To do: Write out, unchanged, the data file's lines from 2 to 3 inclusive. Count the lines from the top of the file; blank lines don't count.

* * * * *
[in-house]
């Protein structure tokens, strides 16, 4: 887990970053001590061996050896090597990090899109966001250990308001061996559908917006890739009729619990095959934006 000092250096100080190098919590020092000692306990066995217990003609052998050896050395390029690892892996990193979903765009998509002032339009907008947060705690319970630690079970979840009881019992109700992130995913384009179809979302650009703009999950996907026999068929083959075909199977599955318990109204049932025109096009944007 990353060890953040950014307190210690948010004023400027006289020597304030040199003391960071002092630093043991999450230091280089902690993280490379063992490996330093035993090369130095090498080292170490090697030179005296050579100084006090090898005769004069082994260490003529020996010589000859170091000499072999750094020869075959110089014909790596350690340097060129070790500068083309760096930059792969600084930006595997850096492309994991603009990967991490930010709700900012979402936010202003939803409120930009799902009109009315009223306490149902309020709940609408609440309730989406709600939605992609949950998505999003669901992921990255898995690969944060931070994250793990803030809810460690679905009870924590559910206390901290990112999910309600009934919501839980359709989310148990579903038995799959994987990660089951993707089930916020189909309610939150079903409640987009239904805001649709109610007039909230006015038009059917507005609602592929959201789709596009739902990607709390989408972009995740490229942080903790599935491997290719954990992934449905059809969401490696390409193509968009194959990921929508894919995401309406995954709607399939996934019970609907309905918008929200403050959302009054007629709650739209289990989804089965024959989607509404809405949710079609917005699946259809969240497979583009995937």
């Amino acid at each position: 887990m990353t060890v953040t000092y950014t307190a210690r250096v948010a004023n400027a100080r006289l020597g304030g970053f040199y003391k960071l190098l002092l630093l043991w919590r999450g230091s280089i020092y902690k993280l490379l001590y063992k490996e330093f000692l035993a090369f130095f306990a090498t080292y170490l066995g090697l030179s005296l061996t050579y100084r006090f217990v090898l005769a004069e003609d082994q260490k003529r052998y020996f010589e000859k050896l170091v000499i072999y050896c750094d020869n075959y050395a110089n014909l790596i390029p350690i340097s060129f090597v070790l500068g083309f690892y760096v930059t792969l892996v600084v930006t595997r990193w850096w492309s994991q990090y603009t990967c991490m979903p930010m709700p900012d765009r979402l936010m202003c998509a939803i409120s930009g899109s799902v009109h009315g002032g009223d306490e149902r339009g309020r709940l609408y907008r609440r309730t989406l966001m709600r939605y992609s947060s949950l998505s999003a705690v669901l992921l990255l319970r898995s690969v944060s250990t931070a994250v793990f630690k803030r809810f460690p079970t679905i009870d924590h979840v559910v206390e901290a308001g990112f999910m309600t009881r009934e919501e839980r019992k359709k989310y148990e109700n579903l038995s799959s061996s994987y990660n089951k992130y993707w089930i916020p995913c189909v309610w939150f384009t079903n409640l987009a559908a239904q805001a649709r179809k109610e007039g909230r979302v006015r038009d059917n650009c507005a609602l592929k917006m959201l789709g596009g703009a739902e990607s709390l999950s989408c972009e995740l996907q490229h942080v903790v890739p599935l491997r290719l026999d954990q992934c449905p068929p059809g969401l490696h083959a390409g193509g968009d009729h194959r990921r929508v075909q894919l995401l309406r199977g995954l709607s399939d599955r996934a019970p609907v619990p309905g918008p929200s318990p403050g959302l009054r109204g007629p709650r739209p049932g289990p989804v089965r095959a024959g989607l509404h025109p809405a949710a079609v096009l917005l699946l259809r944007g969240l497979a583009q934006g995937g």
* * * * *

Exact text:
């Protein structure tokens, strides 16, 4: 887990970053001590061996050896090597990090899109966001250990308001061996559908917006890739009729619990095959934006 000092250096100080190098919590020092000692306990066995217990003609052998050896050395390029690892892996990193979903765009998509002032339009907008947060705690319970630690079970979840009881019992109700992130995913384009179809979302650009703009999950996907026999068929083959075909199977599955318990109204049932025109096009944007 990353060890953040950014307190210690948010004023400027006289020597304030040199003391960071002092630093043991999450230091280089902690993280490379063992490996330093035993090369130095090498080292170490090697030179005296050579100084006090090898005769004069082994260490003529020996010589000859170091000499072999750094020869075959110089014909790596350690340097060129070790500068083309760096930059792969600084930006595997850096492309994991603009990967991490930010709700900012979402936010202003939803409120930009799902009109009315009223306490149902309020709940609408609440309730989406709600939605992609949950998505999003669901992921990255898995690969944060931070994250793990803030809810460690679905009870924590559910206390901290990112999910309600009934919501839980359709989310148990579903038995799959994987990660089951993707089930916020189909309610939150079903409640987009239904805001649709109610007039909230006015038009059917507005609602592929959201789709596009739902990607709390989408972009995740490229942080903790599935491997290719954990992934449905059809969401490696390409193509968009194959990921929508894919995401309406995954709607399939996934019970609907309905918008929200403050959302009054007629709650739209289990989804089965024959989607509404809405949710079609917005699946259809969240497979583009995937």
């Amino acid at each position: 887990m990353t060890v953040t000092y950014t307190a210690r250096v948010a004023n400027a100080r006289l020597g304030g970053f040199y003391k960071l190098l002092l630093l043991w919590r999450g230091s280089i020092y902690k993280l490379l001590y063992k490996e330093f000692l035993a090369f130095f306990a090498t080292y170490l066995g090697l030179s005296l061996t050579y100084r006090f217990v090898l005769a004069e003609d082994q260490k003529r052998y020996f010589e000859k050896l170091v000499i072999y050896c750094d020869n075959y050395a110089n014909l790596i390029p350690i340097s060129f090597v070790l500068g083309f690892y760096v930059t792969l892996v600084v930006t595997r990193w850096w492309s994991q990090y603009t990967c991490m979903p930010m709700p900012d765009r979402l936010m202003c998509a939803i409120s930009g899109s799902v009109h009315g002032g009223d306490e149902r339009g309020r709940l609408y907008r609440r309730t989406l966001m709600r939605y992609s947060s949950l998505s999003a705690v669901l992921l990255l319970r898995s690969v944060s250990t931070a994250v793990f630690k803030r809810f460690p079970t679905i009870d924590h979840v559910v206390e901290a308001g990112f999910m309600t009881r009934e919501e839980r019992k359709k989310y148990e109700n579903l038995s799959s061996s994987y990660n089951k992130y993707w089930i916020p995913c189909v309610w939150f384009t079903n409640l987009a559908a239904q805001a649709r179809k109610e007039g909230r979302v006015r038009d059917n650009c507005a609602l592929k917006m959201l789709g596009g703009a739902e990607s709390l999950s989408c972009e995740l996907q490229h942080v903790v890739p599935l491997r290719l026999d954990q992934c449905p068929p059809g969401l490696h083959a390409g193509g968009d009729h194959r990921r929508v075909q894919l995401l309406r199977g995954l709607s399939d599955r996934a019970p609907v619990p309905g918008p929200s318990p403050g959302l009054r109204g007629p709650r739209p049932g289990p989804v089965r095959a024959g989607l509404h025109p809405a949710a079609v096009l917005l699946l259809r944007g969240l497979a583009q934006g995937g």